Aiding women cope with menstrual health

The Sunday Mail

Precious Masakara

THE menstrual cup, introduced to cushion under-priviledged women, is facing uptake resistance with most girls believing that they will lose their virginity.

The shape of the cup has also deterred women from using it as they argue that it is uncomfortable, derailing efforts to cushion most from the sky rocketing sanitary wear prices.

During recent International Girl Child Day celebrations held in Hopley, an official with the Agency for Integrated Community Development (AICD), Dr Cosmas Turuza, said more research needed to be done to find out why the cup continued to face such resistance.

“Women might fear discomfort while girls fear losing their virginity after using the menstrual cup. It is worth researching why most women do not use the menstrual cup since its introduction,” said Dr Turuza, the deputy managing trustee for AICD.

The menstrual cup was officially introduced locally through the Ministry of Health and Child Care in 2016.

It is a rubber cup that is inserted into the female organ and placed over the cervix to collect menstrual flow.

With prices of sanitary wear sky rocketing due to inflationary pressures, the menstrual cup was meant to cushion women, mostly those in rural areas who cannot afford regular sanitary wear.

Non-governmental organisations which distributed menstrual cups, pads and clothes in Hopley noted the need to educate women and girls about their reproductive health in order for them to make informed choices.

Runyararo Chibota, founder of the Vessels of Love Foundation, which supports single parents and their children said the menstrual cup could be the solution to sanitary wear challenges as it is cheaper.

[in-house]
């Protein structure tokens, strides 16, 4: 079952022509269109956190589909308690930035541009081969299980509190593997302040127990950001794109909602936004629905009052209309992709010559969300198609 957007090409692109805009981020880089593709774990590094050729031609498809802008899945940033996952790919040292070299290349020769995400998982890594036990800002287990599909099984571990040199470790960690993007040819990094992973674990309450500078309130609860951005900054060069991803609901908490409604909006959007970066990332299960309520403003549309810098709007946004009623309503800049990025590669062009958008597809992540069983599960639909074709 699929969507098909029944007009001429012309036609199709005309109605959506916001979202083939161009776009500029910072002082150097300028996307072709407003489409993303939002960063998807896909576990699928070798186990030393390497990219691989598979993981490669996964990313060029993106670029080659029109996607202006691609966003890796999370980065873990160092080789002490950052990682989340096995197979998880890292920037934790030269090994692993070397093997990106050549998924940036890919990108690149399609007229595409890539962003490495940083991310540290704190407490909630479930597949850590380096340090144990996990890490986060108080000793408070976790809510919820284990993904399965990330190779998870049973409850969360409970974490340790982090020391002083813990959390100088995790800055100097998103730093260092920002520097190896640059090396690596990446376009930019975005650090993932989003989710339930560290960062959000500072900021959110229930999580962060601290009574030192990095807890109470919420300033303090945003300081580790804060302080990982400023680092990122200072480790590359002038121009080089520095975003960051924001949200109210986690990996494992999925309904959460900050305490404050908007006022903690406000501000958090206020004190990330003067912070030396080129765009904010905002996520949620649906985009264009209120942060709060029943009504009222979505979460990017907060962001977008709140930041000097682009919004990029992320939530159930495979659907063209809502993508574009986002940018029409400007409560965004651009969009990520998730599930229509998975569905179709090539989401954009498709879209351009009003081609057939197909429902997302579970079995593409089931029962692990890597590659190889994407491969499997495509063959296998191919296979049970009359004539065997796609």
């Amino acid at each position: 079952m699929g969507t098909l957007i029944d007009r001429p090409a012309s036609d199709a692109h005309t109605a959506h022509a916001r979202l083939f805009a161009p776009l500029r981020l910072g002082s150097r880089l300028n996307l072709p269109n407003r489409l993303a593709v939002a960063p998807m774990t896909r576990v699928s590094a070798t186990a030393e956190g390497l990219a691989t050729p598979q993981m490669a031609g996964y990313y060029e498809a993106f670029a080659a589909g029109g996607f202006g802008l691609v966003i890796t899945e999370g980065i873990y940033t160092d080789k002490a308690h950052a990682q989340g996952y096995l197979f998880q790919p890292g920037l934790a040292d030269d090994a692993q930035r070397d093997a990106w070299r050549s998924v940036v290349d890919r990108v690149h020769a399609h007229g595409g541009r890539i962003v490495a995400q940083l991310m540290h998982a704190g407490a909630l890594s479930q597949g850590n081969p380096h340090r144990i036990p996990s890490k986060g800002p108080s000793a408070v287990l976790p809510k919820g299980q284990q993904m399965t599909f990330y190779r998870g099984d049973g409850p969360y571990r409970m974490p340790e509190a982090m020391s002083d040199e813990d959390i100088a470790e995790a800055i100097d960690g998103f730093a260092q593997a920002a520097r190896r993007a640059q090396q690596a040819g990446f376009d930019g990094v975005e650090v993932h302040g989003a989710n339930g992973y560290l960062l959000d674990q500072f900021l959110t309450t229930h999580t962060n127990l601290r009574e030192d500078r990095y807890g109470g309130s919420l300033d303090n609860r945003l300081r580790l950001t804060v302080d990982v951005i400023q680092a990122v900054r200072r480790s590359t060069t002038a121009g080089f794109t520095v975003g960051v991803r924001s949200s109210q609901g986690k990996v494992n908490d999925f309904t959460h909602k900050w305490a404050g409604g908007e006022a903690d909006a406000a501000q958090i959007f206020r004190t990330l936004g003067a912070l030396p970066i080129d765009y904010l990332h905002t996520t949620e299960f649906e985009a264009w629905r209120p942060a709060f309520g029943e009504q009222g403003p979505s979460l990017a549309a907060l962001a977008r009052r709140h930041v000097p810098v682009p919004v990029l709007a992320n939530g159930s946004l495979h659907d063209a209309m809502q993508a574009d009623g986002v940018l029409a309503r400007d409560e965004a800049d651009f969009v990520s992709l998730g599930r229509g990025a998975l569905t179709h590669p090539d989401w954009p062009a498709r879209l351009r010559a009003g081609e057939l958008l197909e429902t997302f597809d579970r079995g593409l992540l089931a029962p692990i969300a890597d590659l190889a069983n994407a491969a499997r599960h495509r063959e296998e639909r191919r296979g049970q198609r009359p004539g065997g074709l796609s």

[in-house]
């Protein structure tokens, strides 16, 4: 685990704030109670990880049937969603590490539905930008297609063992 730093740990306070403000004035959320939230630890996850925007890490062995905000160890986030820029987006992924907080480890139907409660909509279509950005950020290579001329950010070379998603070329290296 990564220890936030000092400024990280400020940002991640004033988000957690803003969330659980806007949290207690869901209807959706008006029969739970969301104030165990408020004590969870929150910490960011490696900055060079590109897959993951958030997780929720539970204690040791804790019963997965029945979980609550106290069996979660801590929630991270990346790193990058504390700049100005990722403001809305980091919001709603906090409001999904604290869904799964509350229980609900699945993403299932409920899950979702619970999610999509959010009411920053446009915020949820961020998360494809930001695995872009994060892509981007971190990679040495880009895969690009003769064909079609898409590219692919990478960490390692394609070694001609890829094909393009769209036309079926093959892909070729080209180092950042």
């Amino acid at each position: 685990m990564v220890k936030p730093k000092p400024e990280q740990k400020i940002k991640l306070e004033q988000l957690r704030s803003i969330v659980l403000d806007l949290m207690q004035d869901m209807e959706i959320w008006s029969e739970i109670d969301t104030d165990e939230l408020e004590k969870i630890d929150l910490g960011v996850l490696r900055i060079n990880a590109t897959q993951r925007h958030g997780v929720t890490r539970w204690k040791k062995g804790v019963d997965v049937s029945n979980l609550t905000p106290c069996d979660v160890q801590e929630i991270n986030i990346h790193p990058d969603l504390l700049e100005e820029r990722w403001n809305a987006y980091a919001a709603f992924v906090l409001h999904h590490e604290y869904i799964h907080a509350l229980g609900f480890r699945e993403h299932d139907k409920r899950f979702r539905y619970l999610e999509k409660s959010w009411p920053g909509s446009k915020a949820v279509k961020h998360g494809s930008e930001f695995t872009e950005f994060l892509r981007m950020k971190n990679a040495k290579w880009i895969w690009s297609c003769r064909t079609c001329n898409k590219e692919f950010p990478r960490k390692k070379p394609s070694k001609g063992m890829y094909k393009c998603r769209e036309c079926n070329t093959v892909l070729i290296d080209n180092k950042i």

“The menstrual cup is cheaper as you can keep it for five years. You can wear it for four hours and clean it without any challenges. Due to the current water crisis, the cups are better than removables (other types of sanitary wear).

“Most of the women in Hopley are using cloths as sanitary wear and they will need to wash them. But the cup is small and does not require much water to be cleaned,” she said.

While the cup seems to be a new invention, it has been in existence since 1937 in the First World and was adopted in the United States in 1987.

Many local women are accustomed to sanitary wear which is placed on their undergarments. The tampoon is another device which has been used.

Tinevimbo Matambanadzo, the director of As I Am Foundation, an NGO which lobbies for girl child empowerment, noted the power of having women who are knowledgeable when it comes to reproductive and mental health.

“We want to educate the girl child more on reproductive and mental health. We want to involve disadvantaged children for their wellness,” she said.

Last year, Government suspended Customs Duty and removed Value Added Tax (VAT) on sanitary wear for the 12-month period to November 2019 to cushion underpriviledged women and girls.

However, early this year local manufacturers of sanitary pads highlighted that they had scaled down operations due to the cost of imported raw materials.